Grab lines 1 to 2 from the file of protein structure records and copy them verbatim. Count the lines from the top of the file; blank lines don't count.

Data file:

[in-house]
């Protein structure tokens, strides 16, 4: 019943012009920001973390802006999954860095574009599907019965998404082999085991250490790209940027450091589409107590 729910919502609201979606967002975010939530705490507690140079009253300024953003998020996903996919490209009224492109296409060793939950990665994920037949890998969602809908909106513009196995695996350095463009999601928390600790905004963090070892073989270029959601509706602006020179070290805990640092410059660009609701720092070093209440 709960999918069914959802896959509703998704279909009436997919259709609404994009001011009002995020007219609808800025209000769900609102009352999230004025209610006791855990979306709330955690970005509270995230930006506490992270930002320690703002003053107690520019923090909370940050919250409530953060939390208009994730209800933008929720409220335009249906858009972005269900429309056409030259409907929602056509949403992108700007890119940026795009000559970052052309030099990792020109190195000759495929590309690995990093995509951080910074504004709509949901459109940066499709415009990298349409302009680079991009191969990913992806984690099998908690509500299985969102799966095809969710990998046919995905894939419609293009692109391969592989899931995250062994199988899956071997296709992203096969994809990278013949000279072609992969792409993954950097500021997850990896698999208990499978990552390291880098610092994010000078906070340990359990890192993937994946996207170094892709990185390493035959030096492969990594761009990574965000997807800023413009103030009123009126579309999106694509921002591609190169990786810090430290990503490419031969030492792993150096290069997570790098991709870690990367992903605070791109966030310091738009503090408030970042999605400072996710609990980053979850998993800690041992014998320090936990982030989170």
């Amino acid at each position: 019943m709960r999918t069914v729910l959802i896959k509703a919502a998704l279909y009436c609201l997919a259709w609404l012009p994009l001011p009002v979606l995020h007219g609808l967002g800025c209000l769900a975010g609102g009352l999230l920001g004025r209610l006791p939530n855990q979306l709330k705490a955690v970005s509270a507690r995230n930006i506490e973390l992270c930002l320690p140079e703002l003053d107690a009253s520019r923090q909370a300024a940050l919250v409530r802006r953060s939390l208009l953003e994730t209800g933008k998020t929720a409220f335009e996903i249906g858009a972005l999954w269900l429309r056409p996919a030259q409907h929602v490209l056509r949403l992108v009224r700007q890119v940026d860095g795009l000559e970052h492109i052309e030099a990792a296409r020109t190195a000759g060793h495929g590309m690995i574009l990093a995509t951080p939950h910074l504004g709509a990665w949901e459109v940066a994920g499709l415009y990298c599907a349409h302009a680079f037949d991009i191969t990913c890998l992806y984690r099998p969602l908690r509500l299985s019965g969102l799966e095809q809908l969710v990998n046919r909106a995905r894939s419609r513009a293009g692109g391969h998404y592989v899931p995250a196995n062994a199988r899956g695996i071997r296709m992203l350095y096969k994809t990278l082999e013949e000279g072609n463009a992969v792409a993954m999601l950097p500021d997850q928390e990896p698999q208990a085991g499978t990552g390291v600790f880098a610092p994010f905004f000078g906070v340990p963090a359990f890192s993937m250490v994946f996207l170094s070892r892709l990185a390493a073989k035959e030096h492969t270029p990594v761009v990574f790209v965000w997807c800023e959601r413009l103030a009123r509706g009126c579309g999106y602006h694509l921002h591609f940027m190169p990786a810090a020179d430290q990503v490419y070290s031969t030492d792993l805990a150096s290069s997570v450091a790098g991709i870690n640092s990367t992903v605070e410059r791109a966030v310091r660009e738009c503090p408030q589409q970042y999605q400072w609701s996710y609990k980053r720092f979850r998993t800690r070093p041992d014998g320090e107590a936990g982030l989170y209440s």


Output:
[in-house]
């Protein structure tokens, strides 16, 4: 019943012009920001973390802006999954860095574009599907019965998404082999085991250490790209940027450091589409107590 729910919502609201979606967002975010939530705490507690140079009253300024953003998020996903996919490209009224492109296409060793939950990665994920037949890998969602809908909106513009196995695996350095463009999601928390600790905004963090070892073989270029959601509706602006020179070290805990640092410059660009609701720092070093209440 709960999918069914959802896959509703998704279909009436997919259709609404994009001011009002995020007219609808800025209000769900609102009352999230004025209610006791855990979306709330955690970005509270995230930006506490992270930002320690703002003053107690520019923090909370940050919250409530953060939390208009994730209800933008929720409220335009249906858009972005269900429309056409030259409907929602056509949403992108700007890119940026795009000559970052052309030099990792020109190195000759495929590309690995990093995509951080910074504004709509949901459109940066499709415009990298349409302009680079991009191969990913992806984690099998908690509500299985969102799966095809969710990998046919995905894939419609293009692109391969592989899931995250062994199988899956071997296709992203096969994809990278013949000279072609992969792409993954950097500021997850990896698999208990499978990552390291880098610092994010000078906070340990359990890192993937994946996207170094892709990185390493035959030096492969990594761009990574965000997807800023413009103030009123009126579309999106694509921002591609190169990786810090430290990503490419031969030492792993150096290069997570790098991709870690990367992903605070791109966030310091738009503090408030970042999605400072996710609990980053979850998993800690041992014998320090936990982030989170």